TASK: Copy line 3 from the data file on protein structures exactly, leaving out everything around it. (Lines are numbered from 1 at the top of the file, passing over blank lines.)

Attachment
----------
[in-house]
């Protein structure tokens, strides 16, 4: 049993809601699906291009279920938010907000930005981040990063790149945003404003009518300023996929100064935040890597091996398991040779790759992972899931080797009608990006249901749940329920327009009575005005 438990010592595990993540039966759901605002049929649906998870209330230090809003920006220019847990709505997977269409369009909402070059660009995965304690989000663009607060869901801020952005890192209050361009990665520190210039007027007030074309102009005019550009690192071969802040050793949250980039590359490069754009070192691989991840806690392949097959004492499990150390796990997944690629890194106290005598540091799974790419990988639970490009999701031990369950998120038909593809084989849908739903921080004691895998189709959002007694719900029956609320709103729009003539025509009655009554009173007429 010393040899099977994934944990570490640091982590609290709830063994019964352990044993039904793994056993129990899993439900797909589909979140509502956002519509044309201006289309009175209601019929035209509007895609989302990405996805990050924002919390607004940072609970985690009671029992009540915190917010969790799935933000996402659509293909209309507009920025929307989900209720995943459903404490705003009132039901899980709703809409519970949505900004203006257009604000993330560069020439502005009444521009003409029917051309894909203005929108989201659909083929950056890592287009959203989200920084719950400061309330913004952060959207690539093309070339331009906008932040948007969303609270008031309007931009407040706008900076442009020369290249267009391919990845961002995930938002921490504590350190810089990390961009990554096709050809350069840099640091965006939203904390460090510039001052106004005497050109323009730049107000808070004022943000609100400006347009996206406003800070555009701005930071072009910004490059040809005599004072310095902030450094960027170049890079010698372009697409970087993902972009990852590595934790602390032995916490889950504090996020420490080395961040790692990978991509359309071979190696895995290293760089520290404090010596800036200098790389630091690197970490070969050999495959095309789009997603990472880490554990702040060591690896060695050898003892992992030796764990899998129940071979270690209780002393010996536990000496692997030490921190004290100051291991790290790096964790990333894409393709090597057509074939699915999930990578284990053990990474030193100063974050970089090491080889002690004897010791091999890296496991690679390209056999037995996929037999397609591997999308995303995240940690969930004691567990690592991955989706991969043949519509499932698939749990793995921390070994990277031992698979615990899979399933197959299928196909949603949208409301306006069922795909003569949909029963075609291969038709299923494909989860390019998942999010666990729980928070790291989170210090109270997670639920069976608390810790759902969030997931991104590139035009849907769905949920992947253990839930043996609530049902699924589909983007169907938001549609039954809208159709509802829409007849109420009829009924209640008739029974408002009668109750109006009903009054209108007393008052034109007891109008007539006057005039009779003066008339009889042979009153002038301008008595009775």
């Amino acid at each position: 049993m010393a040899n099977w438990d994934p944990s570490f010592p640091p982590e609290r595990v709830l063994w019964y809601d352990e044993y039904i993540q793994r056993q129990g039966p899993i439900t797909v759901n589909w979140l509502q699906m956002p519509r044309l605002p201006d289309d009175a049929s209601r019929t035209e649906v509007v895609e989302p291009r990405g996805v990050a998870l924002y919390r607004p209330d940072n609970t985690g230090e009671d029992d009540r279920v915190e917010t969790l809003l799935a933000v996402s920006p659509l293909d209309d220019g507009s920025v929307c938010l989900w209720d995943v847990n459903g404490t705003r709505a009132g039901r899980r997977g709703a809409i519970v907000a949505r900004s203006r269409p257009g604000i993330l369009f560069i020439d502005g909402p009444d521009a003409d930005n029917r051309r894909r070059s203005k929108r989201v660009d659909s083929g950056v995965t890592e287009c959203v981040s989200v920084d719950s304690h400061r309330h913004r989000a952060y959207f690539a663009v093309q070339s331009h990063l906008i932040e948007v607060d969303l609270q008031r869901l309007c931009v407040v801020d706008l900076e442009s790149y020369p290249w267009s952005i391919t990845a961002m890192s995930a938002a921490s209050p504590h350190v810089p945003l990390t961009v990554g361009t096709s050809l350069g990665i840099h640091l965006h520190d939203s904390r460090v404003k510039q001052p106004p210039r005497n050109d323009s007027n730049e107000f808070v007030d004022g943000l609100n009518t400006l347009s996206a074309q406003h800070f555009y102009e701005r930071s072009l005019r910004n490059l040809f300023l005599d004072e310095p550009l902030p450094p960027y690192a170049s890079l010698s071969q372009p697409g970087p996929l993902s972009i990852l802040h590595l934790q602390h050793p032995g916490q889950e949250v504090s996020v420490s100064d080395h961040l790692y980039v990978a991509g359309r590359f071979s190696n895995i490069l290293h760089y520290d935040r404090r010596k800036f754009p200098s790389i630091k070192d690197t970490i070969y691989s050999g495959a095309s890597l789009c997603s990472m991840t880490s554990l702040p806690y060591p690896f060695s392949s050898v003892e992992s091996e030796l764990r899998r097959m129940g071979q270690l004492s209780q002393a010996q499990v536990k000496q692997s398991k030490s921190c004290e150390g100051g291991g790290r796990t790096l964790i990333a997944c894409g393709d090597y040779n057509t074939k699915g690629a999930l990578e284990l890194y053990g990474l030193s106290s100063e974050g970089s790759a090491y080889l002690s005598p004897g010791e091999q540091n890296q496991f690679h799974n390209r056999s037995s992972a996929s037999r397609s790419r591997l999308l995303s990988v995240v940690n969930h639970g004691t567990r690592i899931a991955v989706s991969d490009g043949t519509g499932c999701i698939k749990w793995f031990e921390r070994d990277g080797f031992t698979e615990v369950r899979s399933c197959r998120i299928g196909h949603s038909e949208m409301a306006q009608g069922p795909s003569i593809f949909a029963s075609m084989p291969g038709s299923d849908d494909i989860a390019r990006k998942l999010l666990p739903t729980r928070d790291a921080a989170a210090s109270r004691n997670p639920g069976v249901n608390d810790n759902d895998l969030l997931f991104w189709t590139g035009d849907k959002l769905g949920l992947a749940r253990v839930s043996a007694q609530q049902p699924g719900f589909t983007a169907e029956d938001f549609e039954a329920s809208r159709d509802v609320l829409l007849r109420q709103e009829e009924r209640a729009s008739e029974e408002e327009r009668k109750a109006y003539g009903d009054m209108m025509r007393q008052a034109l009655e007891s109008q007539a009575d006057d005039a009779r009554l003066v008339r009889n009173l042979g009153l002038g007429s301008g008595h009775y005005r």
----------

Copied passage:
């Amino acid at each position: 049993m010393a040899n099977w438990d994934p944990s570490f010592p640091p982590e609290r595990v709830l063994w019964y809601d352990e044993y039904i993540q793994r056993q129990g039966p899993i439900t797909v759901n589909w979140l509502q699906m956002p519509r044309l605002p201006d289309d009175a049929s209601r019929t035209e649906v509007v895609e989302p291009r990405g996805v990050a998870l924002y919390r607004p209330d940072n609970t985690g230090e009671d029992d009540r279920v915190e917010t969790l809003l799935a933000v996402s920006p659509l293909d209309d220019g507009s920025v929307c938010l989900w209720d995943v847990n459903g404490t705003r709505a009132g039901r899980r997977g709703a809409i519970v907000a949505r900004s203006r269409p257009g604000i993330l369009f560069i020439d502005g909402p009444d521009a003409d930005n029917r051309r894909r070059s203005k929108r989201v660009d659909s083929g950056v995965t890592e287009c959203v981040s989200v920084d719950s304690h400061r309330h913004r989000a952060y959207f690539a663009v093309q070339s331009h990063l906008i932040e948007v607060d969303l609270q008031r869901l309007c931009v407040v801020d706008l900076e442009s790149y020369p290249w267009s952005i391919t990845a961002m890192s995930a938002a921490s209050p504590h350190v810089p945003l990390t961009v990554g361009t096709s050809l350069g990665i840099h640091l965006h520190d939203s904390r460090v404003k510039q001052p106004p210039r005497n050109d323009s007027n730049e107000f808070v007030d004022g943000l609100n009518t400006l347009s996206a074309q406003h800070f555009y102009e701005r930071s072009l005019r910004n490059l040809f300023l005599d004072e310095p550009l902030p450094p960027y690192a170049s890079l010698s071969q372009p697409g970087p996929l993902s972009i990852l802040h590595l934790q602390h050793p032995g916490q889950e949250v504090s996020v420490s100064d080395h961040l790692y980039v990978a991509g359309r590359f071979s190696n895995i490069l290293h760089y520290d935040r404090r010596k800036f754009p200098s790389i630091k070192d690197t970490i070969y691989s050999g495959a095309s890597l789009c997603s990472m991840t880490s554990l702040p806690y060591p690896f060695s392949s050898v003892e992992s091996e030796l764990r899998r097959m129940g071979q270690l004492s209780q002393a010996q499990v536990k000496q692997s398991k030490s921190c004290e150390g100051g291991g790290r796990t790096l964790i990333a997944c894409g393709d090597y040779n057509t074939k699915g690629a999930l990578e284990l890194y053990g990474l030193s106290s100063e974050g970089s790759a090491y080889l002690s005598p004897g010791e091999q540091n890296q496991f690679h799974n390209r056999s037995s992972a996929s037999r397609s790419r591997l999308l995303s990988v995240v940690n969930h639970g004691t567990r690592i899931a991955v989706s991969d490009g043949t519509g499932c999701i698939k749990w793995f031990e921390r070994d990277g080797f031992t698979e615990v369950r899979s399933c197959r998120i299928g196909h949603s038909e949208m409301a306006q009608g069922p795909s003569i593809f949909a029963s075609m084989p291969g038709s299923d849908d494909i989860a390019r990006k998942l999010l666990p739903t729980r928070d790291a921080a989170a210090s109270r004691n997670p639920g069976v249901n608390d810790n759902d895998l969030l997931f991104w189709t590139g035009d849907k959002l769905g949920l992947a749940r253990v839930s043996a007694q609530q049902p699924g719900f589909t983007a169907e029956d938001f549609e039954a329920s809208r159709d509802v609320l829409l007849r109420q709103e009829e009924r209640a729009s008739e029974e408002e327009r009668k109750a109006y003539g009903d009054m209108m025509r007393q008052a034109l009655e007891s109008q007539a009575d006057d005039a009779r009554l003066v008339r009889n009173l042979g009153l002038g007429s301008g008595h009775y005005r």